RTÉ board to consider Prime Time reviews

THE results of two reports into the controversial RTÉ Prime Time Investigates programme which defamed Fr Kevin Reynolds are due to be considered by the RTÉ Authority next week.

The RTÉ board is to meet on December 15 when it will hold a “full discussion” on both an internal review and an independent investigation conducted by Press Ombudsman John Horgan.

RTÉ was forced to pay a six-figure sum, believed to be well in excess of €1m, as a result of the programme on May 23, which falsely accused Fr Reynolds, the parish priest of Ahascragh, Co Galway, of raping a teenage girl, while working as a missionary in Kenya, and fathering her child.

However, any decision on the future of key personnel at the centre of the controversy is likely to be deferred until completion of a separate probe by the Broadcasting Authority of Ireland.

The managing director of RTÉ news and current affairs, Ed Mulhall, and the editor of Prime Time, Ken O’Shea, voluntarily stepped aside pending the outcome of the various inquiries.

Reporter Aoife Kavanagh and the programme’s executive producer, Brian Páircéir, will not be involved in any on-air programming for the same duration.

The report by Prof Horgan is limited to examining RTÉ’s editorial procedures to prevent a similar defamation in the future.

It will not make any findings in relation to any individuals but instead will make general recommendations about the station’s internal controls.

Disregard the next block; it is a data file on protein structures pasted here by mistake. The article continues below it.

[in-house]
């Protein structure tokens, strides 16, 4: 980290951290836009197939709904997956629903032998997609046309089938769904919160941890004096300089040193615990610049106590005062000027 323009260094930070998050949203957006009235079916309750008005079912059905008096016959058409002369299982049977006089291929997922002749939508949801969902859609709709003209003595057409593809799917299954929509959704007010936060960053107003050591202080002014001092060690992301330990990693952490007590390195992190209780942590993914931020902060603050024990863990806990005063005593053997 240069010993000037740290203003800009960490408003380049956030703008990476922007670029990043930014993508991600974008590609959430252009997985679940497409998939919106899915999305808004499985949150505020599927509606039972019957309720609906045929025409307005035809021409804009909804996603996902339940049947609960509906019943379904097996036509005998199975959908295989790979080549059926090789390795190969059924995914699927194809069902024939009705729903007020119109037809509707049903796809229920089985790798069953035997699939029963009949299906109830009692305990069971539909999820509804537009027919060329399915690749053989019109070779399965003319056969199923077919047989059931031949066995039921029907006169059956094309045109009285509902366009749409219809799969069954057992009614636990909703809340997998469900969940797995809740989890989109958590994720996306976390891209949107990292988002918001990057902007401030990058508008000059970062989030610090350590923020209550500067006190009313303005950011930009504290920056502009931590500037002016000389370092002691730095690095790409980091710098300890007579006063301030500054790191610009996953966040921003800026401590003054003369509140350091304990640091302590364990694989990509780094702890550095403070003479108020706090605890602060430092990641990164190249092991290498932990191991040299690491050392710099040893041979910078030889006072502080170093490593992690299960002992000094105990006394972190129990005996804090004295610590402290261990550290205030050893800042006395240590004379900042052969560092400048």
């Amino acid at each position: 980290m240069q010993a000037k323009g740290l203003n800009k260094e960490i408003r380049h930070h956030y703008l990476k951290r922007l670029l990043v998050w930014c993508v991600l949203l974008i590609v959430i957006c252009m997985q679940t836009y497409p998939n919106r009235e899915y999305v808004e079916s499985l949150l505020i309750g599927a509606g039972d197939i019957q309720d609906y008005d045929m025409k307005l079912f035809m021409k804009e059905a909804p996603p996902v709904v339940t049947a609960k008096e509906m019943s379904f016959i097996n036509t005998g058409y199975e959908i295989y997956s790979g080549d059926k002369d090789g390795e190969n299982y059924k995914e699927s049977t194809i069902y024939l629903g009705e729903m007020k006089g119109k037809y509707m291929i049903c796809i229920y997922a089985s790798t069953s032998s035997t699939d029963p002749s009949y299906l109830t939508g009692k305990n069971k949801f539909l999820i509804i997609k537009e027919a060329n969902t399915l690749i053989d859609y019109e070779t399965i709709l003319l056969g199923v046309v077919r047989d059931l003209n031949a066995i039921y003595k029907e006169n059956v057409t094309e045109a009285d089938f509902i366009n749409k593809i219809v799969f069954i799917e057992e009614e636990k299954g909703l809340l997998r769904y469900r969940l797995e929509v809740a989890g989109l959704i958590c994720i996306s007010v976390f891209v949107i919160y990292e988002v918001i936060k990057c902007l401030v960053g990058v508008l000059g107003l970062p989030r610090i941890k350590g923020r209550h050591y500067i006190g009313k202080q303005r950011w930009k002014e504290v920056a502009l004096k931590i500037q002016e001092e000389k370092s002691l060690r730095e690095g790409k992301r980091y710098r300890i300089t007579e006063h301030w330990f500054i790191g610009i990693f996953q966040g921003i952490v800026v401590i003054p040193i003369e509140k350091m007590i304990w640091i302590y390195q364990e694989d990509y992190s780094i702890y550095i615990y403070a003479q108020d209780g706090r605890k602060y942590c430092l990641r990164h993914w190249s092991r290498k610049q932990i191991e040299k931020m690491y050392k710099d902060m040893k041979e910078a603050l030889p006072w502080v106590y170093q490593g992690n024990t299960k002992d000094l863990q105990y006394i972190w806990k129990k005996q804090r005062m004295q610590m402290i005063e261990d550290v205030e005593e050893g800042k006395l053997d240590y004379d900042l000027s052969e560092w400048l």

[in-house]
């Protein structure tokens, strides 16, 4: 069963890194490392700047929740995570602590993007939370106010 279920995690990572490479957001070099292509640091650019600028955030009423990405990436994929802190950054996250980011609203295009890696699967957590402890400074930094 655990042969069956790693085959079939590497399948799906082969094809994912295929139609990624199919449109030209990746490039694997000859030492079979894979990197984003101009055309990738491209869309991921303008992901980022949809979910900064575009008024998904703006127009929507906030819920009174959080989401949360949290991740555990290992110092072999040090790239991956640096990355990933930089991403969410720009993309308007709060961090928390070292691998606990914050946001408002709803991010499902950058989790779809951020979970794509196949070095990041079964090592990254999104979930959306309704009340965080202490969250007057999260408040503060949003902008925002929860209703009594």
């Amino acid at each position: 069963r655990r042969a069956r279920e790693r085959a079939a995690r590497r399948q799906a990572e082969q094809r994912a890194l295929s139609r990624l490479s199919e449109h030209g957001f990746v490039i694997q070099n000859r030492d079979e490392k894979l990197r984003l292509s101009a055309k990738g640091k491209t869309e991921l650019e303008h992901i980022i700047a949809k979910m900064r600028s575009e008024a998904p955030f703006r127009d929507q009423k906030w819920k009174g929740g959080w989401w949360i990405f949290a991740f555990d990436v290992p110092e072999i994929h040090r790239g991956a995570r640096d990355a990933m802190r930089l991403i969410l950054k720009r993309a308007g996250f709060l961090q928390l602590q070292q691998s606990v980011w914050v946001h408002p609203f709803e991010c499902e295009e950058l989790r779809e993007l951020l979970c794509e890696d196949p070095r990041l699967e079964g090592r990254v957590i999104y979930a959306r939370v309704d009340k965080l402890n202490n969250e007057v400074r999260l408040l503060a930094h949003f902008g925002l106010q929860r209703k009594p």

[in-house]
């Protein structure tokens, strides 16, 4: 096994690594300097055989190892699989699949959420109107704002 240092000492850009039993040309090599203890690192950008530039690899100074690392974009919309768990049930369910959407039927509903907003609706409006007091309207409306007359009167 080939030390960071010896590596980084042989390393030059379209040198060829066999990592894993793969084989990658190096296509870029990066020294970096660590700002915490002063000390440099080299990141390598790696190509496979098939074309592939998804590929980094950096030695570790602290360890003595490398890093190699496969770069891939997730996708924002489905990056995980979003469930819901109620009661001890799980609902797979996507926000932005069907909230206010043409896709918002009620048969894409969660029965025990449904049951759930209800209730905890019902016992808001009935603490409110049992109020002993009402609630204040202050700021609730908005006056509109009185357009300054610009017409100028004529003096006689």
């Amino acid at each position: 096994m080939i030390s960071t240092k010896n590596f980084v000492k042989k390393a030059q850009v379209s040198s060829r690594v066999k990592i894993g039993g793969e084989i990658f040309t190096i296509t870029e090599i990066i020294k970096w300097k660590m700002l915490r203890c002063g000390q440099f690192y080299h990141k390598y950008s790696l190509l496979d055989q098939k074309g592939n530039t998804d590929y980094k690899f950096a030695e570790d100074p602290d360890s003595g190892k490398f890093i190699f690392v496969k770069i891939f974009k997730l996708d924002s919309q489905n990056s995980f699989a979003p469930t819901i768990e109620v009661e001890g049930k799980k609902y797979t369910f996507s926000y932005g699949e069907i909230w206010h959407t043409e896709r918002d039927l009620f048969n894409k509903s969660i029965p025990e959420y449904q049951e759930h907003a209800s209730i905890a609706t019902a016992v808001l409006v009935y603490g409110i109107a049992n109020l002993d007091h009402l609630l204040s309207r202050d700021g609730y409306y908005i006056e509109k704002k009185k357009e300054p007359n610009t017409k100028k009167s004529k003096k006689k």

RTÉ’s own review is confined to the origination, preparation and broadcast of the programme, but will not examine the station’s handling of the case following the broadcast, which has also been heavily criticised.

The BAI has confirmed it can impose a fine of up to €250,000 on RTÉ as a result of the Mission to Prey documentary. BAI chief executive Michael O’Keeffe said the organisation had the power under the Broadcasting Act 2009 to impose a financial sanction on any broadcaster which it had deemed was in breach of the legislation governing broadcast rules and codes.

The BAI’s compliance committee is due to appoint an investigating officer, likely to be a senior counsel, by the end of this week after an instruction issued by Communications Minister Pat Rabbitte to investigate the programme. The BAI can also decide to prosecute an alleged breach before the district or circuit court.

The BAI is scheduled to complete its inquiry within two months.

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